Page last updated at 11:08 GMT, Wednesday, 11 June 2008 12:08 UK

BT offers to 'speed up broadband'

Engineer cutting wires
Sometimes faulty wiring slows connection speeds down

A service launched by BT which offers to improve broadband speeds or "your money back" has been branded expensive.

As part of its Home IT Support service, BT has pledged to improve broadband speeds by at least 0.5Mbps (megabits per second).

But with a price tag of 90, some industry watchers suggest users find alternative ways of upping speeds.

Broadband speeds vary for a variety of reasons, including distance from the telephone exchange.

Accurate speed

O2 - 6.4Mbps
Be - 5.5Mbps
Virgin Media - 4.1Mbps
Sky - 3.8Mbps
PlusNet - 3.2Mbps
Post Office - 3.0Mbps
TalkTalk - 2.9Mbps
BT - 2.8Mbps
Demon - 2.8Mbps
Orange - 2.7Mbps
*Average speeds. Data supplied by Top 10 Broadband

The BT Broadband Accelerator service offers to investigate reasons for a slow connection, including tweaks to the performance of a PC, as well as more complex problems such as rewiring sockets or improving the general wiring in the home.

It promises to boost broadband by at least 0.5Mbps with the promise of a refund if that is not achieved.

The service will be offered by BT's Home IT Support service, which sends engineers to peoples' homes to sort out technical issues.

Speed, and the lack of it, remains an extremely hot topic among consumers.

The subject attracted more comment on the BBC's website than any other in its history when it was discussed last week.

Many consumers are disappointed that services promising speeds of up to 8Mbps are falling far short of this.

As a result of complaints, regulator Ofcom now wants companies to publish accurate estimates of the maximum connection speeds people can expect before they buy broadband packages.

Browser settings

A living room
Household objects from TVs to lights can slow down speeds

Independent online speed tests are proving extremely popular as people vie to see what speed their home connection is achieving. A test run by the BBC attracting over 700,000 users in one day.

But there are many variables that affect speed, including how many users are on the line at any given time.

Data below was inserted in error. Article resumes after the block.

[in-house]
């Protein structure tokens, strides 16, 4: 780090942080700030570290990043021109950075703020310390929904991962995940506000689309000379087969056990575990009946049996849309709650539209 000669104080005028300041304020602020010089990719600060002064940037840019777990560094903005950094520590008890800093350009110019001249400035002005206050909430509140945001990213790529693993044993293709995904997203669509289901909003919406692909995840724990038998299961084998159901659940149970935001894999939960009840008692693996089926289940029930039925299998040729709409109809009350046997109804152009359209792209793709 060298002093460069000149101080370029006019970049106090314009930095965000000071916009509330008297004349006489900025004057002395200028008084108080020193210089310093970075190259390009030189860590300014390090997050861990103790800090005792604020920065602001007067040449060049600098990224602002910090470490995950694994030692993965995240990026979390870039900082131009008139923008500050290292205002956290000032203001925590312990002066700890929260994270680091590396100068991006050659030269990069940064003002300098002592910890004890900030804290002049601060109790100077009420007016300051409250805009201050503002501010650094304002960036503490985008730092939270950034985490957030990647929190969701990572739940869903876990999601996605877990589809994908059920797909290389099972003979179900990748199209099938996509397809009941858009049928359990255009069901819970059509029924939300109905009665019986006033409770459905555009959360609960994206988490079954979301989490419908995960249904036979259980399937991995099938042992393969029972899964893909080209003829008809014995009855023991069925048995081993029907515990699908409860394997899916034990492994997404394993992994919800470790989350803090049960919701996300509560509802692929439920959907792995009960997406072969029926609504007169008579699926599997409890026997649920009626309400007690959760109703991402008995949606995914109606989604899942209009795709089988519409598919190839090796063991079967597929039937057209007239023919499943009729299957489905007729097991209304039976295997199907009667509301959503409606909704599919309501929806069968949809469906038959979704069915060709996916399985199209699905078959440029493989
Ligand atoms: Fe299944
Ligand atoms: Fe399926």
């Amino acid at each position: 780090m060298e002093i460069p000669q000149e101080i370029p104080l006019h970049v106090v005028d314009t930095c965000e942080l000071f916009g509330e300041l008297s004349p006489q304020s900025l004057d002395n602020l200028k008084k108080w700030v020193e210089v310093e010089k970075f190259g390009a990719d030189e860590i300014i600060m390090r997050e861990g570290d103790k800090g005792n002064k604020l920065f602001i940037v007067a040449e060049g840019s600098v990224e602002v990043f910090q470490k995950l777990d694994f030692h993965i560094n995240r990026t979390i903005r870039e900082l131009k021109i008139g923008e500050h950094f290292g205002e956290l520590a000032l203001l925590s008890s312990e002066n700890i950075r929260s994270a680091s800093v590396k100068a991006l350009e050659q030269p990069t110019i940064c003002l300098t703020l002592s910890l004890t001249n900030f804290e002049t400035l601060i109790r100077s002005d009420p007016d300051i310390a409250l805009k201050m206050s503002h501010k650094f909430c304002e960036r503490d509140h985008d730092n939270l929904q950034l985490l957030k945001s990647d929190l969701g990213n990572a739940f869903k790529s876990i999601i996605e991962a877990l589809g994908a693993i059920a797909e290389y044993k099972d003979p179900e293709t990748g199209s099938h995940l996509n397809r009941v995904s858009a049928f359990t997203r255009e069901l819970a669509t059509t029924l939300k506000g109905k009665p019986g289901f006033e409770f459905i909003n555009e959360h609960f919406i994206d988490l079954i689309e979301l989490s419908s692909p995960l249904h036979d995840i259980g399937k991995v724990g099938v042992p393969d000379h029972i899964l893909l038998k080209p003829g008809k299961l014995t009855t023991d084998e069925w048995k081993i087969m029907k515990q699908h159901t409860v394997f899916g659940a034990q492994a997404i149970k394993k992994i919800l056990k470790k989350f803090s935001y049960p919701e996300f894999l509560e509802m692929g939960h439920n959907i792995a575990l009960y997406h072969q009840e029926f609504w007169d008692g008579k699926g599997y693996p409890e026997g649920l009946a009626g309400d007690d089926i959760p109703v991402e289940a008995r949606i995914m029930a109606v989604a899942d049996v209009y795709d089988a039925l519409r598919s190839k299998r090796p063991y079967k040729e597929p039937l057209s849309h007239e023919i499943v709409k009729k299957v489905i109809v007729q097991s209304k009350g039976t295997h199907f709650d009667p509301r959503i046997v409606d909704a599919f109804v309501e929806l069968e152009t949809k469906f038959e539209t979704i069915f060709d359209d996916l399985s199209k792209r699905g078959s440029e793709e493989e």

"Between 7pm and 9pm there is a peak and capacity on a line is reduced because everyone is using it," said Alex Buttle, marketing director of Top 10 broadband, a broadband comparison website.

It sees about 6,000 people using its speed test every day and is careful to warn them that speeds will be affected by a variety of factors

"We tell them that it is a rough estimation. There is no speed test out there that is 100% accurate," he said.

Ian Fogg, an analyst with JupiterResearch, thinks customers paying out for the BT Accelerator could find they only get improvements when there is plenty of capacity.

"It may be that their speeds goes up but only at certain times of the day," he said.

BT said that it tests the speed between the broadband home hub and the telephone exchange and that ensures the test is accurate and any hike in speed remains more stable.

Many of the tweaks that can improve speed are things that users can do for themselves, said Michael Phillips, product director of consumer website broadbandchoices.

"There are basic steps users can take to optimise their broadband connection to improve speed of performance without getting their wallet out," he said.

These include adjusting browser settings, removing bandwidth-heavy applications and monitoring the performance of download programmes such as the iPlayer.

Faulty lights

Mr Fogg pointed out that, in some cases, speed could be improved just by moving the modem.

"Many people plug their ADSL modem into a socket away from the master socket and this can reduce speed and affect reliabilty," he said.

"BT has raised a genuine issue about speed although it is fairly easy for people to tackle themselves by identifying the master socket, plugging the modem into it and using wi-fi," he said.

BT Wholesale is about to launch a product, known as an iPlate, which it said can dramatically improve broadband speeds.

The iPlate- expected to sell for around 10 - cuts out electrical interference from other household objects, including TVs and set-top boxes, and, according to BT tests, can improve broadband speed by an average of 1.5Mbps.

In one test a faulty fluorescent light was shown to cause a drop in speed from 3.8Mbps to 700Kbps.

The boxes are fitted into the master socket.

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